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» News » Following a career in Economics, Business or Finance – great advice from Liam Laverick, alumnus

Following a career in Economics, Business or Finance – great advice from Liam Laverick, alumnus

27 April 2021  |  Jill Lundberg  |  Posted in: ,

There are so many career opportunities in the world of Economics, Business and Finance and Liam Laverick, former student, has some great words of advice for students who may be considering a role in these sectors. After completing his secondary education with us in 2018, Liam is currently in his final year studying BSc Economics at the London School of Economics and Political Science. Liam will be starting his career at a small financial advisory firm in September, focusing on Mergers and Acquisitions.

When did you develop an interest in Economics?

Very young, I know that everyone says this but I honestly cannot really remember I time I was not interested in Economics, the more you learn about the subject the more you come to realise every choice we make and everything we do has roots in economics.

What particularly interests you about Economics and the Financial Services Sector

Economics is everywhere, from simple choices such as what we want to eat for dinner, to factors influencing how much tax we pay and everything in between. What’s more, Economics combines insights from a range of disciplines including History, Philosophy, Mathematics and Geography, giving would-be students of Economics a well-rounded and varied educational experience.
The financial services sector is the best place for anyone interested in business or current affairs to start their career, it helps one to develop a host of transferable skills and to engage with the nitty gritty of a business’ finances and operations. Some of the most notable figures in politics, philanthropy and science have been involved in financial services at some point in their lives – Elon Musk has a degree in economics and founded a financial services company PayPal, and Rishi Sunak set up his own investment firm before becoming an MP.

Can you explain the different career opportunities available to students who study economics of finance-related courses – are there options in both the public and private sector?

This list is by no means exhaustive. I think a degree in Economics, and to a lesser extent Finance, opens many doors to interesting, rewarding and, in some cases, niche and unique careers. I have friends who have secured graduate roles in

• Publishing and Editorial firms (the BBC and Sky to name a couple)
• Software Development (for Barclays)
• The Civil Service (in the diplomatic and government economics fast streams)
• Government agencies
• Teaching
• Fashion (Vouge and Louis Vuitton)
• Entrepreneurship (be that working for start-ups or setting up their own company, though I must say the latter is rare)
• Financial Services and Consulting (from household names such as NatWest and McKinsey, to boutique family-run firms)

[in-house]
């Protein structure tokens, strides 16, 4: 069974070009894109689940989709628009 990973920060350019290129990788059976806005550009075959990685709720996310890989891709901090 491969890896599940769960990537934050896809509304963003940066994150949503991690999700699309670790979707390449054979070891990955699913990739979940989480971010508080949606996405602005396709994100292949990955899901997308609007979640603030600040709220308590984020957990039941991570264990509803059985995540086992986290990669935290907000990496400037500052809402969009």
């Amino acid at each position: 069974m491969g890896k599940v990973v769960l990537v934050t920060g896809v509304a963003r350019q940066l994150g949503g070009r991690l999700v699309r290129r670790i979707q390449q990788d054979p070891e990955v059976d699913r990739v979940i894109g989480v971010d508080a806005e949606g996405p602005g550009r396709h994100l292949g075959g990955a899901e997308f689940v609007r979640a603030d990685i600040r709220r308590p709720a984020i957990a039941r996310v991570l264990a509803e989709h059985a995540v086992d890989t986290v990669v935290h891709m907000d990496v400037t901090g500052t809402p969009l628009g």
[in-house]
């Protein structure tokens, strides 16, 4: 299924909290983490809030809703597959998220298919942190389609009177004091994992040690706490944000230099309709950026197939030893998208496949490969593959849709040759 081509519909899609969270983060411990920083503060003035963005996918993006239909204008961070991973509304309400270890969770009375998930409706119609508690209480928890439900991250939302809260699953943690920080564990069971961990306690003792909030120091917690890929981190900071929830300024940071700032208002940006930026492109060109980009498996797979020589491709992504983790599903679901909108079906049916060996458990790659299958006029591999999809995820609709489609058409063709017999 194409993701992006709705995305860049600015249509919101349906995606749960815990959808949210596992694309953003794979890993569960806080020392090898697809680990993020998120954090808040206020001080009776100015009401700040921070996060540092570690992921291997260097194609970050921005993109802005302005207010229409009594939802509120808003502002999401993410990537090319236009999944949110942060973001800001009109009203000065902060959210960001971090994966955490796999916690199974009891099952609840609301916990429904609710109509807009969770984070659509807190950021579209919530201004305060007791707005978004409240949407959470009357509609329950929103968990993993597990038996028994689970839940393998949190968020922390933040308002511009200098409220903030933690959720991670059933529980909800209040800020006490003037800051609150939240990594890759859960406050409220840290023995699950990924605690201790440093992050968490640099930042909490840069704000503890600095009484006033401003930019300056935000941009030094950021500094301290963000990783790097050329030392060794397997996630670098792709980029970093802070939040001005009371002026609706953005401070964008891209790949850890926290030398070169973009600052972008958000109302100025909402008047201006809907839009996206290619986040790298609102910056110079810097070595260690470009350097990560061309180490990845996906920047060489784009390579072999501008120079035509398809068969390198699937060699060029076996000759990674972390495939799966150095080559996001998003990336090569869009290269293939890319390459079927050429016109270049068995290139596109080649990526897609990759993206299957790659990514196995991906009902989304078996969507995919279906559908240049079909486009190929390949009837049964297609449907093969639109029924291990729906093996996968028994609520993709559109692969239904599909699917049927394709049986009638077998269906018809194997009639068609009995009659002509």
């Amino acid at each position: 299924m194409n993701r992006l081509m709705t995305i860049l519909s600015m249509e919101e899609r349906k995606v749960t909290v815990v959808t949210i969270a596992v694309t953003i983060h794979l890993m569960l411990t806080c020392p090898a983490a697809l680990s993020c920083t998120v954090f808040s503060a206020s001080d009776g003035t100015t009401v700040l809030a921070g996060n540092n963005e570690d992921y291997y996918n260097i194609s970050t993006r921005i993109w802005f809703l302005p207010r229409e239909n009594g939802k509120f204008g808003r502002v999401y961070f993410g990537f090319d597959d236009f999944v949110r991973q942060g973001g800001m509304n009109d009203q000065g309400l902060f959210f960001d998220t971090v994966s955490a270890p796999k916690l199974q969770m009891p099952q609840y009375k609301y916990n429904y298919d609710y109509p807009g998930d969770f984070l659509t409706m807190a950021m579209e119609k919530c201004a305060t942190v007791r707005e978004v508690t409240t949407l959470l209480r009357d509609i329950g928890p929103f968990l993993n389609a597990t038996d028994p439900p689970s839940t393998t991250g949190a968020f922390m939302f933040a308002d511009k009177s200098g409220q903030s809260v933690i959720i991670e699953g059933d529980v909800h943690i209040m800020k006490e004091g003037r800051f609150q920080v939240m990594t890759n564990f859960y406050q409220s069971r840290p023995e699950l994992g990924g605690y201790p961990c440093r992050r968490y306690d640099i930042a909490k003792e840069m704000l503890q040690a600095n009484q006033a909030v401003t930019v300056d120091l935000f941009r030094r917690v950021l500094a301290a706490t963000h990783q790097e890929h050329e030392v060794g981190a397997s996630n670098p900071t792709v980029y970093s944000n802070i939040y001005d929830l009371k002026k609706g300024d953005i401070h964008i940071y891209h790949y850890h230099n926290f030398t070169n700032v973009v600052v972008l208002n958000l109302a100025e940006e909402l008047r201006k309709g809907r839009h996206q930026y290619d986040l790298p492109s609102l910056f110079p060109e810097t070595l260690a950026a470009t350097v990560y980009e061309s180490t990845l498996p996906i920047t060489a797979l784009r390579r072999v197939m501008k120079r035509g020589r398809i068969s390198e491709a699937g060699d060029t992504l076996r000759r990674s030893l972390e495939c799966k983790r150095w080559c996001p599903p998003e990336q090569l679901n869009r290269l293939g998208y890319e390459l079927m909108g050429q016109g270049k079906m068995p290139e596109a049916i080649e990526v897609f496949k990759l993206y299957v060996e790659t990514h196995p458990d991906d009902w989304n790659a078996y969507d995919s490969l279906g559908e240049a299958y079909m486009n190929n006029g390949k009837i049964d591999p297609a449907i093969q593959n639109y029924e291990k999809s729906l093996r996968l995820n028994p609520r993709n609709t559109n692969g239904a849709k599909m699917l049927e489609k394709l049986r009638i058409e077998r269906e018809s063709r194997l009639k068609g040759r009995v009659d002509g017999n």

• Sports and Sport Business (Armago, a start-up focused on connecting students through sport)
• The UK Armed Forces (Sandhurst has a stellar reputation among graduates)

I would absolutely say that there are options in both the public and private sector, as a rule of thumb Economics and, to a greater extent, Finance provides more options for building one’s career in the private sector, it is, after all, larger and growing. However, there are great options in the public sector and it is not uncommon to see people move across sectors, especially given the skillset an Economics focused degree provides.

What subjects did you choose for A-level and why?

Mathematics, Economics and History with Further Mathematics to AS. My choice was influenced by a mixture of skill and passion, choosing the subjects I as good at.  I also considered teaching quality, which made the choice difficult as I do believe that all of the staff at Richmond teach with a degree of conviction and passion that is rarely seen in other schools. Mathematics and History were my favourite GCSEs and I was pushed to achieve the best grades possible and was given a great insight into what A-level study of the subject involved, as well as how to position myself during GCSE to excel at A Level study. Moreover, I found both of these subjects to be fascinating and was able to explore areas that I found genuinely thought provoking.

As cliched as it may sound, I also took into consideration the facilitating subjects that allow one to unlock higher education post Sixth-Form. I felt, that at 16, I was not 100% sure what I wanted to do with my life (I believe that very few people are) and so choose subjects which still gave optionality and left doors open in the Humanities and, to an extent, the Sciences also.

Can you talk about the type of support you received in Sixth Form to help you with your choice of university course, application, and careers advice?

Without equivocation, Richmond Sixth Form College provided invaluable advice on University choices and future careers guidance. They tailored such advice to my personal circumstances, and worked on an individual level to provide me with an understanding of the UCAS system, guiding me towards universities that would fit my personality.

Any other points you would like to add that you think may be beneficial to our students

Do what you enjoy but be open-minded. Seize every opportunity you are given to learn and develop your skill set, but don’t take yourself too seriously, have fun and, most of all, craft personality. To excel in any field, personality and emotional intelligence are more important than grades and raw intelligence, always keep this in mind.

 

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